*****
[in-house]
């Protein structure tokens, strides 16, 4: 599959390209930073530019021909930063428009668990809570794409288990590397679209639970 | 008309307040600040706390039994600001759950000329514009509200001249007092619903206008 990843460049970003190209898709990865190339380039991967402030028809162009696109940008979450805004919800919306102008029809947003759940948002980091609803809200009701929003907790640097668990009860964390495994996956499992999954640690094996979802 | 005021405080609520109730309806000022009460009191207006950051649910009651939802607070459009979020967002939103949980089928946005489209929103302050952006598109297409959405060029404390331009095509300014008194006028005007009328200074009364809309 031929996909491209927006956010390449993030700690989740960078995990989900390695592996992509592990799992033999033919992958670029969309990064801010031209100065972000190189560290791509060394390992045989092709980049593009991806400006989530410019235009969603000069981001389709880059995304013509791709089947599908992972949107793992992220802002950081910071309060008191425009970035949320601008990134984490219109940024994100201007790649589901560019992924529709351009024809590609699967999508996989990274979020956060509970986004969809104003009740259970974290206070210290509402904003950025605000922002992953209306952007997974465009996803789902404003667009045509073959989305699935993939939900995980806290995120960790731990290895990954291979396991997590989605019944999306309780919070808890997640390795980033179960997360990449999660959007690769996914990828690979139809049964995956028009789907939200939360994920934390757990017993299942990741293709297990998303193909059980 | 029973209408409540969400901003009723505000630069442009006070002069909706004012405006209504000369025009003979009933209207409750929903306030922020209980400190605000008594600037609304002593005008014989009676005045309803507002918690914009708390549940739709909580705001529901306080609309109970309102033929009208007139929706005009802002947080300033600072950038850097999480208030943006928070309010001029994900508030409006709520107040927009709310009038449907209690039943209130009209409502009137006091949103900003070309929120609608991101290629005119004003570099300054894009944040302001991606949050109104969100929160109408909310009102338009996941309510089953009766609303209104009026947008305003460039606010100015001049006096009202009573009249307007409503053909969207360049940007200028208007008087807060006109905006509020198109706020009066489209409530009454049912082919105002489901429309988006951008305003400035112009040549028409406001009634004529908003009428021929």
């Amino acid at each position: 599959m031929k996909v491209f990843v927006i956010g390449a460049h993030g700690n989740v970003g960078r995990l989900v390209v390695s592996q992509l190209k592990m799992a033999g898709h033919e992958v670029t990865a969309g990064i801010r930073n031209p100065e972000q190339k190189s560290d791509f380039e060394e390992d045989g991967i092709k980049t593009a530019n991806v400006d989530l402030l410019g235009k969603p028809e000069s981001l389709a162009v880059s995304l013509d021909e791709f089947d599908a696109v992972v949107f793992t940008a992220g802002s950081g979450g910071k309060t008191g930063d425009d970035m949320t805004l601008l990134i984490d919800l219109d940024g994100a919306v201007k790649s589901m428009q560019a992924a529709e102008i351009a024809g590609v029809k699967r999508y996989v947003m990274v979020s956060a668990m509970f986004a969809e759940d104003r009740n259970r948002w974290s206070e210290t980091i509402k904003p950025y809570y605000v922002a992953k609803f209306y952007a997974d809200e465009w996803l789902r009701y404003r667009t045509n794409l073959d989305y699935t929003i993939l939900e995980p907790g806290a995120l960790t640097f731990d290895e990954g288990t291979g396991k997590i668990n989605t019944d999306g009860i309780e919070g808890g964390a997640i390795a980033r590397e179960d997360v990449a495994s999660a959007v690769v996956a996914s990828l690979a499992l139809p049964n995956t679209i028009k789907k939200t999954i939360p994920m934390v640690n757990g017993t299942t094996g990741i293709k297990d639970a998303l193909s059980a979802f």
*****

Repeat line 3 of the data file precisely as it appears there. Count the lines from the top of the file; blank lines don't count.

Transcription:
């Amino acid at each position: 599959m031929k996909v491209f990843v927006i956010g390449a460049h993030g700690n989740v970003g960078r995990l989900v390209v390695s592996q992509l190209k592990m799992a033999g898709h033919e992958v670029t990865a969309g990064i801010r930073n031209p100065e972000q190339k190189s560290d791509f380039e060394e390992d045989g991967i092709k980049t593009a530019n991806v400006d989530l402030l410019g235009k969603p028809e000069s981001l389709a162009v880059s995304l013509d021909e791709f089947d599908a696109v992972v949107f793992t940008a992220g802002s950081g979450g910071k309060t008191g930063d425009d970035m949320t805004l601008l990134i984490d919800l219109d940024g994100a919306v201007k790649s589901m428009q560019a992924a529709e102008i351009a024809g590609v029809k699967r999508y996989v947003m990274v979020s956060a668990m509970f986004a969809e759940d104003r009740n259970r948002w974290s206070e210290t980091i509402k904003p950025y809570y605000v922002a992953k609803f209306y952007a997974d809200e465009w996803l789902r009701y404003r667009t045509n794409l073959d989305y699935t929003i993939l939900e995980p907790g806290a995120l960790t640097f731990d290895e990954g288990t291979g396991k997590i668990n989605t019944d999306g009860i309780e919070g808890g964390a997640i390795a980033r590397e179960d997360v990449a495994s999660a959007v690769v996956a996914s990828l690979a499992l139809p049964n995956t679209i028009k789907k939200t999954i939360p994920m934390v640690n757990g017993t299942t094996g990741i293709k297990d639970a998303l193909s059980a979802f």